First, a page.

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### Units of Reaction Enthalpies

Posted: Thu Jan 12, 2017 6:08 pm
When we calculate reaction enthalpies for reaction that have more than one product or the balanced reaction has multiple moles of a product; what unit should we use?
Should we write kJ/mol or just kJ (since there are multiple moles)?

### Re: Units of Reaction Enthalpies

Posted: Thu Jan 12, 2017 6:37 pm
I think reaction enthalpies are usually written in kJ/mol.

### Re: Units of Reaction Enthalpies

Posted: Fri Jan 13, 2017 7:24 am
But what if the product generated is not one mole in quantity?
Or if there are multiple products? (so multiple moles of each)

### Re: Units of Reaction Enthalpies

Posted: Fri Jan 13, 2017 10:00 am
I will answer this in detail in all my classes today, Friday.

Reaction enthalpy is often kJ.
There are times when it is kJ.mol-1.

If someone wants to post a summary here of what I discuss in class that would be great.

Also see examples I already covered in class. If someone wants to quote examples (page numbers) from lecture notes for others to see when I used kJ and kJ.mol-1 that would also be a helpful summary.

### Re: Units of Reaction Enthalpies

Posted: Fri Jan 13, 2017 12:24 pm
When the question specifies, that it is per mole you would use KJ/mol. Also in addition to that by definition the standard enthalpy of formation is KJ/mol.

### Re: Units of Reaction Enthalpies

Posted: Fri Jan 13, 2017 2:22 pm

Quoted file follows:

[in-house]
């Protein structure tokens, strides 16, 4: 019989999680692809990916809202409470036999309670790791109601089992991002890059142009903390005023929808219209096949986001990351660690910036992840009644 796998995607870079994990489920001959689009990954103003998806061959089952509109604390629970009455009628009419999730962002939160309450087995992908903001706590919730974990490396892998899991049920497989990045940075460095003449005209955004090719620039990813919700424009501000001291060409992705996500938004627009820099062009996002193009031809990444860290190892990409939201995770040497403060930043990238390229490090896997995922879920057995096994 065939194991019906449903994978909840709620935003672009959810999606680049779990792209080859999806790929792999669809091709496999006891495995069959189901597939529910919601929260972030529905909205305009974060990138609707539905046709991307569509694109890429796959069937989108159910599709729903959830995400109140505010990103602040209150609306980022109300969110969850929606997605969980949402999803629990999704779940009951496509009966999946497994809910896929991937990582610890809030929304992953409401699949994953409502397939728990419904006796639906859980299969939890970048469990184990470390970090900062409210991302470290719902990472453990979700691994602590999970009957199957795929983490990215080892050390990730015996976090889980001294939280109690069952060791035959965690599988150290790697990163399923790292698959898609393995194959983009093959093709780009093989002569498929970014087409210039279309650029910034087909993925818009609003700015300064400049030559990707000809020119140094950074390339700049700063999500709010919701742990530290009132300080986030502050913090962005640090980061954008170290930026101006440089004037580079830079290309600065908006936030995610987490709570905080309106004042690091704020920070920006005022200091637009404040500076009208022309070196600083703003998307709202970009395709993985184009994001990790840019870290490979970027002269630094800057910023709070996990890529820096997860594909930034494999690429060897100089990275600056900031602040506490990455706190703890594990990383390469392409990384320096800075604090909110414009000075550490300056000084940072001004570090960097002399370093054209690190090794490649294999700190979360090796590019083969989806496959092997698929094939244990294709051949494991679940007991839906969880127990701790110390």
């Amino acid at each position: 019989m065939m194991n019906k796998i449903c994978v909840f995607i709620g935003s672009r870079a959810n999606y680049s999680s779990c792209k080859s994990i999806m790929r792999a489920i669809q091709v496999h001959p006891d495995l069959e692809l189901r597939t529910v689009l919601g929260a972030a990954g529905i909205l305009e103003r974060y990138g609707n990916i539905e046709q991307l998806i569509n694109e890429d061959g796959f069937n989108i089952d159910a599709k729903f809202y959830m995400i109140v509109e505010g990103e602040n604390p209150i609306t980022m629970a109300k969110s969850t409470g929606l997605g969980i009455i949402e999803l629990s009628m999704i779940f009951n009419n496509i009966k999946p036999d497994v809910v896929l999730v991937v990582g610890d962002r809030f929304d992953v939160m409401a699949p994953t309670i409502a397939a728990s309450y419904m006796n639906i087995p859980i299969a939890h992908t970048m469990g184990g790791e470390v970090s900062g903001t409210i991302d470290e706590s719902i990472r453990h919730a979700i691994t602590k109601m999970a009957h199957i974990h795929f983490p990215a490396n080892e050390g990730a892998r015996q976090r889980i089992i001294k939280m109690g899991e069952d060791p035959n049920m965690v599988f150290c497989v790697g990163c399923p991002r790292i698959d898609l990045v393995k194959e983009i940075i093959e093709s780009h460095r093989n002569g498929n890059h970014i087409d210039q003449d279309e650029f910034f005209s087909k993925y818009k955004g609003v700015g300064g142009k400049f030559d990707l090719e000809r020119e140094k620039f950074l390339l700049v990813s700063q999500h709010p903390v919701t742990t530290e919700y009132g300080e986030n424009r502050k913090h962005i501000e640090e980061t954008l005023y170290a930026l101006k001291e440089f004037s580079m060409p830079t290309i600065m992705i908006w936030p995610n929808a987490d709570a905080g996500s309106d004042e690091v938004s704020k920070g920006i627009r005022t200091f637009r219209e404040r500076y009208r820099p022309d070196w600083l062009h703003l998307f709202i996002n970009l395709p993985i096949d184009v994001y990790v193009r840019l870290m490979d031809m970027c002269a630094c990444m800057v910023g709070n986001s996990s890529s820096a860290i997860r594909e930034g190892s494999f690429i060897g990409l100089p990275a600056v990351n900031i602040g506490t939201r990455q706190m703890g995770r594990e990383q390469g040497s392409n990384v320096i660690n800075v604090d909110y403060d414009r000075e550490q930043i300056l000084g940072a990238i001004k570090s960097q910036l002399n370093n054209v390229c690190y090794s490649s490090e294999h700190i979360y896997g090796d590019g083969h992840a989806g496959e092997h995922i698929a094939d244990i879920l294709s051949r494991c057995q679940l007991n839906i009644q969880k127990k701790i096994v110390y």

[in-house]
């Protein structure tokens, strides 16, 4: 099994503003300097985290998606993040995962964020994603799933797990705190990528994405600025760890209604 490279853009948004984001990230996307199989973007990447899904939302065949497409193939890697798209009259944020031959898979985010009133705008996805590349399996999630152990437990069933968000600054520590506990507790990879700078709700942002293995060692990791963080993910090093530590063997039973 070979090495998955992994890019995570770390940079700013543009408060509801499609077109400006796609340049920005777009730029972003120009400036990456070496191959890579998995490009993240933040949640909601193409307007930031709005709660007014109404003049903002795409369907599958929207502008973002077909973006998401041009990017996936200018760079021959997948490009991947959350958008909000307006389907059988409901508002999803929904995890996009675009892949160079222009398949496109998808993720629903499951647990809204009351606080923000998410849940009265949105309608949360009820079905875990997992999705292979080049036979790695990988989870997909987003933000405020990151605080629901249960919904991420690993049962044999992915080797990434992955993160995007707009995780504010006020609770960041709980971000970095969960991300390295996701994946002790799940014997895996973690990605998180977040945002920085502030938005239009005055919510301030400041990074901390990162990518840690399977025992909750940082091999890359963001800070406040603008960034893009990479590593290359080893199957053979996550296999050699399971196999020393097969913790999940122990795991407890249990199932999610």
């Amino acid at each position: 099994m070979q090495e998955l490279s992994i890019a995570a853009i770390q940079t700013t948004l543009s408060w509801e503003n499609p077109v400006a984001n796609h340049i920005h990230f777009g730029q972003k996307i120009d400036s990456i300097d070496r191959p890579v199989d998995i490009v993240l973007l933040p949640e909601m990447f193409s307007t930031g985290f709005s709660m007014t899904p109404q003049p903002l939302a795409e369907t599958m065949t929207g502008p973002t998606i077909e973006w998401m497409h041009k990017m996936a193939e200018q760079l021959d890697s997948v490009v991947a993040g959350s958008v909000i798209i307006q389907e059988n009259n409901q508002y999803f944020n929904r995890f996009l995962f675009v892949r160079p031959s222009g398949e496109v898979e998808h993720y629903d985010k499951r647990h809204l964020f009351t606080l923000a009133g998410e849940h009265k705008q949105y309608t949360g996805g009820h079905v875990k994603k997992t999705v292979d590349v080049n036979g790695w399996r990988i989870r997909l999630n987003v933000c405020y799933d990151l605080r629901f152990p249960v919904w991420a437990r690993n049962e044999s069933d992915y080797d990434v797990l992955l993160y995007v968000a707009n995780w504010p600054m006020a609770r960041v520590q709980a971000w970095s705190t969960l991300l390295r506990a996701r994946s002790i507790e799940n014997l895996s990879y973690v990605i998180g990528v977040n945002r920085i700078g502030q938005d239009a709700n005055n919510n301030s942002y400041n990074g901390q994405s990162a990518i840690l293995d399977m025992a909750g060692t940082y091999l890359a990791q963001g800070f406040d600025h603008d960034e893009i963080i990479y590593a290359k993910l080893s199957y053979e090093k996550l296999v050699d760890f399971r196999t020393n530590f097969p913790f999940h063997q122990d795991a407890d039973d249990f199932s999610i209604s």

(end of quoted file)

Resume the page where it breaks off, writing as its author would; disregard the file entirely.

Jasleen Kaur 1J wrote:When the question specifies, that it is per mole you would use KJ/mol. Also in addition to that by definition the standard enthalpy of formation is KJ/mol.

Yes and yes.

### Re: Units of Reaction Enthalpies

Posted: Sun Jan 15, 2017 10:01 pm
The units used are dependent on the situation. Typically, it is given in kj/mol unless otherwise stated.

### Re: Units of Reaction Enthalpies

Posted: Mon Jan 16, 2017 10:51 am
Only for standard enthalpy of formation is it uniform to use kj/mol but if the also depends on what the question specifies. Its usually kj though

### Re: Units of Reaction Enthalpies

Posted: Mon Jan 16, 2017 3:22 pm
It can be either kJ/mol or kJ, just keep in mind the coeffecients of the products and what the question wants you to give as a final answer.

### Re: Units of Reaction Enthalpies

Posted: Wed Jan 18, 2017 11:50 am
To give an example,
we used kj/mol for the standard enthalpy of formation of ethanol for the example (page 17 of the course reader) because the definition of the standard enthalpy of formation has to do with 1 mol of the product that was formed from the reactants. The same goes for the second example on page 18.
On page 16, we used kJ for the total enthalpy change because each reaction has a deltaH. The kJ in this case is not in context of moles, but of the reaction, and we use the kJ for each reaction to find the total enthalpy change in kJ.

### Re: Units of Reaction Enthalpies

Posted: Thu Jan 19, 2017 3:38 pm
In last Friday's lecture by Dr. Lavelle, it was stated that the units of reaction enthalpies depends strictly on what is being asked. For example, if the question asks for the enthalpy of a formation reaction for a single molecule, it would be kJ/mol. If it does not happen like this, it will simply be kJ.

### Re: Units of Reaction Enthalpies

Posted: Thu Jan 26, 2017 9:44 pm
So basically to summarize:

q is generally in kJ
Delta H usually in kJ
Standard enthalpy of formation is only kJ/mol